As a result, Yearbook members are having a lot of difficulty filling the book. Both Atholton’s and Hebron’s yearbooks were cut down to about 150 pages, which is a significant loss. At Mt. Hebron, a normal yearbook is around 250 pages. Ms. Fischetti noted, “a lot of the things that you could normally rely on are not there anymore,” including winter sports, homecoming, and pep rallies; these are all things that can’t be put in the yearbook this year.

Portraits are a huge part of every yearbook, and the Yearbook staff this year “had to just wait and wait and wait and wait and wait and see if [schools] were even going to be allowed to schedule them,” Ms. Fischetti exclaimed. Gauging how many photos to save room for was extremely difficult, especially considering adding pages is pricey. This had the potential to “make or break” the yearbook flow, she added. The same situation affected Atholton, where staff ended up only receiving about 100 portraits per class.

A lot of effort is going towards getting photo submissions from students for the books. Mr. Mackechnie has been putting out many student announcements on Canvas but has found that they are not very effective and are probably overused to get students’ attention. He’s also assigned his Yearbook students to post a call for picture submissions on Instagram and submit proof of a post to Canvas. While this didn’t bring in “the windfall [he] was expecting” it did help out with picture submissions. Atholton has also gotten their senior SGA account to post the same pleas for pictures.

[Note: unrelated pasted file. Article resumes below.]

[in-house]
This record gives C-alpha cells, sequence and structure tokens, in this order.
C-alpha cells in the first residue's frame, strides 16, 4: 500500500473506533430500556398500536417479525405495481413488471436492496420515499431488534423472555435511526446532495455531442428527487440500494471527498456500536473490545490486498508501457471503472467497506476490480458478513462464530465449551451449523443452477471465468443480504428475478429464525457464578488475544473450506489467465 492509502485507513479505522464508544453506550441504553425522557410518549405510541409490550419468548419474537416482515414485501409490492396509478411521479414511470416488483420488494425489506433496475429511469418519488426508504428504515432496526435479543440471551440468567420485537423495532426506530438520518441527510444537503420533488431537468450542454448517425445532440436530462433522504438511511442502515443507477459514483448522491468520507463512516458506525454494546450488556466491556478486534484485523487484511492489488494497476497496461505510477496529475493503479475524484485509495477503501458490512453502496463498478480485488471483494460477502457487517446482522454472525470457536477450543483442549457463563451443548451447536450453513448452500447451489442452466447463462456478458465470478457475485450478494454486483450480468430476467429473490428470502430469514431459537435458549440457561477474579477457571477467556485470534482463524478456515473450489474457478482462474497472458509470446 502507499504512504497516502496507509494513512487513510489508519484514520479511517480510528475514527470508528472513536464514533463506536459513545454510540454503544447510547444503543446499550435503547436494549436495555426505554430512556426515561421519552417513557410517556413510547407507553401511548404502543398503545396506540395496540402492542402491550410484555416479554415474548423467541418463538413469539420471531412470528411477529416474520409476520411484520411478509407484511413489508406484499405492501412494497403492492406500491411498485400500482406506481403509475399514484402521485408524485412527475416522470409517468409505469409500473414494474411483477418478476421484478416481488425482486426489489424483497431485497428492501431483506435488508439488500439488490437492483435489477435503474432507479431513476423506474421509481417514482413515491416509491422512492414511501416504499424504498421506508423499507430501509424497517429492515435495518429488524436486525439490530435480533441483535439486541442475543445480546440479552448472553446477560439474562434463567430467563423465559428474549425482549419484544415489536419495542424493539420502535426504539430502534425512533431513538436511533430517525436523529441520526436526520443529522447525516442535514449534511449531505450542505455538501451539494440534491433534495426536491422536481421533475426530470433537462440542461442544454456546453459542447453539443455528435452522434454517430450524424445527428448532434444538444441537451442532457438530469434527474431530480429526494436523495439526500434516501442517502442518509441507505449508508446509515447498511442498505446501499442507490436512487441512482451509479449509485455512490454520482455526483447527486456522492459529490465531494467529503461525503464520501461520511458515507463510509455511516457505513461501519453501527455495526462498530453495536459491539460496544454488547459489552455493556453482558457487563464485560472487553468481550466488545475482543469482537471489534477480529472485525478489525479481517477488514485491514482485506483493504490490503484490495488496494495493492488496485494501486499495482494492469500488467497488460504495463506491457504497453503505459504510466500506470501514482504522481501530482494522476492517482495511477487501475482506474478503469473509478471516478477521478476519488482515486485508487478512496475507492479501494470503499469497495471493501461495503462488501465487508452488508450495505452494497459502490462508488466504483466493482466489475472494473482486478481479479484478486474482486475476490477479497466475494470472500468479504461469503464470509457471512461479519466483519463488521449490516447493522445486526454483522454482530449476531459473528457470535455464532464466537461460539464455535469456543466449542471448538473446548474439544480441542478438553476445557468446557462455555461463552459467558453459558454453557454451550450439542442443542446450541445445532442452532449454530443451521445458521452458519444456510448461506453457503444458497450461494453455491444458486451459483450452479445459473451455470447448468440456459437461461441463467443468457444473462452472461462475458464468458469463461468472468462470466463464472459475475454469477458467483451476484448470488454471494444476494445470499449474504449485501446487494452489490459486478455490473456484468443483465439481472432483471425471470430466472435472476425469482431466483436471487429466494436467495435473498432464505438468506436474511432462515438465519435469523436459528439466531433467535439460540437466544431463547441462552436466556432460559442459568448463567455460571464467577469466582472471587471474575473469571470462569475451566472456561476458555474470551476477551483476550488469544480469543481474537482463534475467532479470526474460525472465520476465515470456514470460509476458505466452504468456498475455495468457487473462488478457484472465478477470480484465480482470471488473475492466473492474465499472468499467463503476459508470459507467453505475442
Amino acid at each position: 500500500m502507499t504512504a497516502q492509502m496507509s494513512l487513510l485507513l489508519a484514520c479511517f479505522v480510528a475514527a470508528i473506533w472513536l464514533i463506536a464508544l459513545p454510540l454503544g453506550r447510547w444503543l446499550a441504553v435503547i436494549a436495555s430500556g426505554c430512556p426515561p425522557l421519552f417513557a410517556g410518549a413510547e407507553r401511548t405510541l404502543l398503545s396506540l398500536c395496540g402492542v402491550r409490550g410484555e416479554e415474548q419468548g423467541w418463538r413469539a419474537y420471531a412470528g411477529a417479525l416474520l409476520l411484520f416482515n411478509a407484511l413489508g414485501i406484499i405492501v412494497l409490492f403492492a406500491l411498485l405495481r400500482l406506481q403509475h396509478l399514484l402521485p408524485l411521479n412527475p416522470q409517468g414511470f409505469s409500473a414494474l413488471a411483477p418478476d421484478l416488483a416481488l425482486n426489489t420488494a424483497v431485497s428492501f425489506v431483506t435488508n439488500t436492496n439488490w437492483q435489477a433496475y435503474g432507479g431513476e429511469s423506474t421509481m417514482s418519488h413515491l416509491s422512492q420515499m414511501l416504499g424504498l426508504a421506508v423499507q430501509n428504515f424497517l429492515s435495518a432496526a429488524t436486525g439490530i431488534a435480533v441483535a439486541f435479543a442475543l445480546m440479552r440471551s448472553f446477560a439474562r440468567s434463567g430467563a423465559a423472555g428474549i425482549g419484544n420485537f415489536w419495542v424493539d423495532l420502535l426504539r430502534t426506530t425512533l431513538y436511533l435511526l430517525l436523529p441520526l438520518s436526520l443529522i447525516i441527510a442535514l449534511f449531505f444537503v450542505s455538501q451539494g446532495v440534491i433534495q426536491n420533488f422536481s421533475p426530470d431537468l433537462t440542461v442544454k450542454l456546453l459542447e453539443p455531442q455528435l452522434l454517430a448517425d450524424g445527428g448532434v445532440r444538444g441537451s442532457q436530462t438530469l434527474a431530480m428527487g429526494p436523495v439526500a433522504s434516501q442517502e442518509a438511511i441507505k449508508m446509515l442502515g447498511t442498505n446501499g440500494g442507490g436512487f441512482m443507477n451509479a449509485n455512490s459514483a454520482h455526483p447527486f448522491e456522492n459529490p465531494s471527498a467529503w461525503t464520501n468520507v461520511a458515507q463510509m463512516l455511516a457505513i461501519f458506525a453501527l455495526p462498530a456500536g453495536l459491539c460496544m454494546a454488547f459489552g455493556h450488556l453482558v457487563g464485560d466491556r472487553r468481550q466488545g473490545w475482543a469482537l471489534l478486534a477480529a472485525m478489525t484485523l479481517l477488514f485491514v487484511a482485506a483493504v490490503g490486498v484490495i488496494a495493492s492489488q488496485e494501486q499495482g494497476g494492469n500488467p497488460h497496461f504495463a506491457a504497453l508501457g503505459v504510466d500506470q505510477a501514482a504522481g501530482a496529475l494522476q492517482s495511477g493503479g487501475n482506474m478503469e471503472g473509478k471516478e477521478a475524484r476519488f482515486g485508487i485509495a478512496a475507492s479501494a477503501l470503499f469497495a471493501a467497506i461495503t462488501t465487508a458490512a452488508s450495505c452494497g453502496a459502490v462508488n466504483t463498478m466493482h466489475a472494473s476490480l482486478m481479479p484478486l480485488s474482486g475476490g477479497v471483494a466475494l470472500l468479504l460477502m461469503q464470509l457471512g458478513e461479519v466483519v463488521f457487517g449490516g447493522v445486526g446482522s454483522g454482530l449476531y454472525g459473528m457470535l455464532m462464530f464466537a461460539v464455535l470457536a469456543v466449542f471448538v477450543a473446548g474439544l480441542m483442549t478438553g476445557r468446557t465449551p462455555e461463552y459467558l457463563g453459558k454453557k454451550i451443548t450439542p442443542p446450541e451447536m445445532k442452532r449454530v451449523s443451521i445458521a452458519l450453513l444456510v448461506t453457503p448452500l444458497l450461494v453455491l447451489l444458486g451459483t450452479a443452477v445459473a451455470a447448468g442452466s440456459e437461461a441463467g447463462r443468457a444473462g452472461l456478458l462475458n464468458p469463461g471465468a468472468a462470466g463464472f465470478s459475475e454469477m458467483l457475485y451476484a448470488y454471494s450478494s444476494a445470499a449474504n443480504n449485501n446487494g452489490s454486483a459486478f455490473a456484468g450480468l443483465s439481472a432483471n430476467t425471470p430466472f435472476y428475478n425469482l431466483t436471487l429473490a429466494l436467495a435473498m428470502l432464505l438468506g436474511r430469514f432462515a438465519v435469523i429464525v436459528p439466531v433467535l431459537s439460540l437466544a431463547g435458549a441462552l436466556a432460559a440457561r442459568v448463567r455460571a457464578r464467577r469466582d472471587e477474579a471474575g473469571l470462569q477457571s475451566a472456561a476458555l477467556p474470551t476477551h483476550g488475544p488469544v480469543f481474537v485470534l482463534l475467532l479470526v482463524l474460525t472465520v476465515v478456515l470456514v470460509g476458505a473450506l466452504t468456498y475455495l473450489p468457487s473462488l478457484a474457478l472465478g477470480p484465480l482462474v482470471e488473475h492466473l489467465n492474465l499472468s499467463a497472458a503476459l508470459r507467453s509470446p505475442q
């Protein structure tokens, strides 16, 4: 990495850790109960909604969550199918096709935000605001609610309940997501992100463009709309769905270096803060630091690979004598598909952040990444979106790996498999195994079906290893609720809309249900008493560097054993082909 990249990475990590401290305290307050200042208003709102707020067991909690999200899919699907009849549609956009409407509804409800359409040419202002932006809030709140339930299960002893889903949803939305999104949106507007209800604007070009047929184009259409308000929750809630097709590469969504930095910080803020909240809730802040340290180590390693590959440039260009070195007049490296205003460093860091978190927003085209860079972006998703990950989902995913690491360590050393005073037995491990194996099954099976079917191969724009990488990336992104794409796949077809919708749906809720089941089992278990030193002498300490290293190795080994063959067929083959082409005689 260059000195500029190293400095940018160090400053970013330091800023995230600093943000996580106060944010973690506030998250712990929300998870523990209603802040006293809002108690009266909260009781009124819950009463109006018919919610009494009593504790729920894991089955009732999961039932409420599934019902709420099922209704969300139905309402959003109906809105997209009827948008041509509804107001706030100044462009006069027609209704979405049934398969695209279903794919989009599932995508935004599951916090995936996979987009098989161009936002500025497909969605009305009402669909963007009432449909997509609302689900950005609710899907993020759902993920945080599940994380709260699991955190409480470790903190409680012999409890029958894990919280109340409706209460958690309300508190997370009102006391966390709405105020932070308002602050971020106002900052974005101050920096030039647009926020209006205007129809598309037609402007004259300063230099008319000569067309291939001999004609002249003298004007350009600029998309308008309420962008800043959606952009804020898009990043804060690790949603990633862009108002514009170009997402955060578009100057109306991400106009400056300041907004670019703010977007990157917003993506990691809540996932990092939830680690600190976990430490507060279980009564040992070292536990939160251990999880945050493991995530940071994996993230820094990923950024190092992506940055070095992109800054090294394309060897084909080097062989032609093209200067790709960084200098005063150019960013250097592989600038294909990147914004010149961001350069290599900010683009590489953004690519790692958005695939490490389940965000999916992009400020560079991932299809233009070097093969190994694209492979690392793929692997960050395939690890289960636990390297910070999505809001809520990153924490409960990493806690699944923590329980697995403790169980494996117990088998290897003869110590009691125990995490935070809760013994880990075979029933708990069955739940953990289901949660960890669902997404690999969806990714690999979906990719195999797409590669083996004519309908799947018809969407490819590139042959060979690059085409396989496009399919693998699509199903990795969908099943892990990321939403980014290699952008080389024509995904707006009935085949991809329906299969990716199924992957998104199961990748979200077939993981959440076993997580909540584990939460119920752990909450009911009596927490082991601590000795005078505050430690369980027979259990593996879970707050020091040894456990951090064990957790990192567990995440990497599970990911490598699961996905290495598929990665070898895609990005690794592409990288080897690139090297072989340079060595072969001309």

Clearly, the yearbook staff has had to be extremely creative. To put it delicately, “A lot of it is teenagers being teenagers and being very skilled at stalking people.” Ms. Fischetti used social media to get submissions by having her students find the handles of other students and DM them. She also sends out Canvas messages which are a “hit or miss, depends on the kid, depends on how often they check their Canvas.” She’s reached out specifically to individual students and has started to add their parents or guardians on the message, which has helped with responses. They’ve even been using Google forms for quotes to send to sports teams and messaging parent Facebook groups to ask for submissions.